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New York Women in Film & Television to Honor Laura Dern, Judith Light, Others at Muse Awards

1 hour ago

New York Women in Film & Television (Nywift), which focuses on gender equality in the New York entertainment industry, will celebrate its 40th anniversary by honoring six leading women in entertainment at the 38th Annual Muse Awards on Dec. 14 at the New York Hilton Midtown.

The gala, emceed by Nancy Giles, will honor women who have made strides in film, television, and digital media. The honorees for this year’s Muse Awards are actress and producer Laura Dern, Refinery 29’s Chief Content Officer Amy Emmerich, and Tony-winning actress Judith Light. Regina K. Scully, founder and CEO of Artemis Rising Foundation and a social justice filmmaker, will receive the 12th Annual Loreen Arbus Changemaker Award, which is given to an individual, organization, or corporation in entertainment that has helped to create and bring about significant change to benefit and aid women.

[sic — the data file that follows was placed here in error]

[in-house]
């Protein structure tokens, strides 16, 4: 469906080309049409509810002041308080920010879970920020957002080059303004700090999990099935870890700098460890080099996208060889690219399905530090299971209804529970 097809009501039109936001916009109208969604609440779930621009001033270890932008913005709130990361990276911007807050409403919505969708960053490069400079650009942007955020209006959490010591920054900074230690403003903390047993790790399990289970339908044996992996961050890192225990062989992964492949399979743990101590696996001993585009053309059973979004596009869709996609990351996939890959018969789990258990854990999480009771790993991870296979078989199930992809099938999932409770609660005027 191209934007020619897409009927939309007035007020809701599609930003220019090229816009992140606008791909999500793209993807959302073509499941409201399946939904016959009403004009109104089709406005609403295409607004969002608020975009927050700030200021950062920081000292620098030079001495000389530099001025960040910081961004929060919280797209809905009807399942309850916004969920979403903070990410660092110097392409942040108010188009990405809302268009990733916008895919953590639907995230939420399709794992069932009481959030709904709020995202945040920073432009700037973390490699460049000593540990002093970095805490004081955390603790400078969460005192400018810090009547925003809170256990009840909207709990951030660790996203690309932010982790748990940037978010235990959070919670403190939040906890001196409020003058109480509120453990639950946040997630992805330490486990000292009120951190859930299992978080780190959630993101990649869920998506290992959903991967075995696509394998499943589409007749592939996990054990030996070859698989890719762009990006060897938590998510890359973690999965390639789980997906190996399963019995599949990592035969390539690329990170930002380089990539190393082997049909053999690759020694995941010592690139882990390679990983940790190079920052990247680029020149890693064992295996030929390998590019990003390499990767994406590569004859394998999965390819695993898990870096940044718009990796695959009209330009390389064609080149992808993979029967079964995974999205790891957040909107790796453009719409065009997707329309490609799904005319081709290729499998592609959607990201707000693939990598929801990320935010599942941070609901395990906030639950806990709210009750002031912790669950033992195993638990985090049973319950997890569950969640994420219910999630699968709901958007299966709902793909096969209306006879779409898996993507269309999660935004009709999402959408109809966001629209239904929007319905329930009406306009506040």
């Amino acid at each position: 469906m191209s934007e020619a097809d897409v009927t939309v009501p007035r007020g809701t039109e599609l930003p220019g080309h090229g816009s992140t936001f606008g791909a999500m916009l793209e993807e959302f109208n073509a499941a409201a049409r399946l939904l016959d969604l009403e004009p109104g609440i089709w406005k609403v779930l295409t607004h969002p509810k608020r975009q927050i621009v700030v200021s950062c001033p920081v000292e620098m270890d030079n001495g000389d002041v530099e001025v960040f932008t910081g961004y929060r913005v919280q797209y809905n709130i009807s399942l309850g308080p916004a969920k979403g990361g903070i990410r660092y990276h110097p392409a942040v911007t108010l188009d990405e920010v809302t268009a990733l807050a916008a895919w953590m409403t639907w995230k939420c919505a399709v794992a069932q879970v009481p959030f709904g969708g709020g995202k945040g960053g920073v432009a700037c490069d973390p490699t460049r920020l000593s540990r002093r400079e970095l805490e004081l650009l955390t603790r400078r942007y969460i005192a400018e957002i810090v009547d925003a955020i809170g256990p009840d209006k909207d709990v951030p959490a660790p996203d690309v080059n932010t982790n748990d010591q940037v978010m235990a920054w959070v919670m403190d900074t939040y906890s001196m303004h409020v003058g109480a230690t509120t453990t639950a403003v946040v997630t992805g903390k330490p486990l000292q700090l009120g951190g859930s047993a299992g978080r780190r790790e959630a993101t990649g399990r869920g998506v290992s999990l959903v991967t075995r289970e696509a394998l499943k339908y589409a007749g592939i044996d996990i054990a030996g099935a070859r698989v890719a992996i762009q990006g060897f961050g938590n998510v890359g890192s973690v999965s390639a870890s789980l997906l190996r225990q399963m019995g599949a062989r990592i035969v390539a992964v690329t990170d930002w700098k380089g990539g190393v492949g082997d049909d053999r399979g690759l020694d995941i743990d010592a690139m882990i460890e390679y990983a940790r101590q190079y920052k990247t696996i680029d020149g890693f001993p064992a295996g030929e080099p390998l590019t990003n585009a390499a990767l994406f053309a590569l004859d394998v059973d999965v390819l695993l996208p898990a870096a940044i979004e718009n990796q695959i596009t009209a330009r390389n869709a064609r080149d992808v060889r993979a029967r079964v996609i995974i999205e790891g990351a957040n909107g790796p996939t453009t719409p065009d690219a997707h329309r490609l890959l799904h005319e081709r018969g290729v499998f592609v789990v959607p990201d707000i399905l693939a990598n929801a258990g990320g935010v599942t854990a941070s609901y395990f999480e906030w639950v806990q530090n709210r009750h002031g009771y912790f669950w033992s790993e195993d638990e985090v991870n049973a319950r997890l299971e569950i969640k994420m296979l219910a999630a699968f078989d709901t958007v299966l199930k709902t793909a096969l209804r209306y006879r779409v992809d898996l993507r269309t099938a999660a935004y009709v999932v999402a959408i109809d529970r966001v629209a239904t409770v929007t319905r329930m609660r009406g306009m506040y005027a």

The event will also feature the debut of two new awards: the Nancy Malone Directing Award and an »


- Matt Fernandez

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Fox Developing ‘Murder on the Orient Express’ Sequel ‘Death on the Nile’

2 hours ago

Twentieth Century Fox Film is working on a follow-up to “Murder on the Orient Express,” developing Agatha Christie’s “Death on the Nile.”

The studio has hired “Orient Express” screenwriter Michael Green to return for “Death on the Nile.” It has not yet signed a deal with Kenneth Branagh, but he is expected to return to the director’s chair and reprise his role of the mustachioed Belgian detective Hercule Poirot.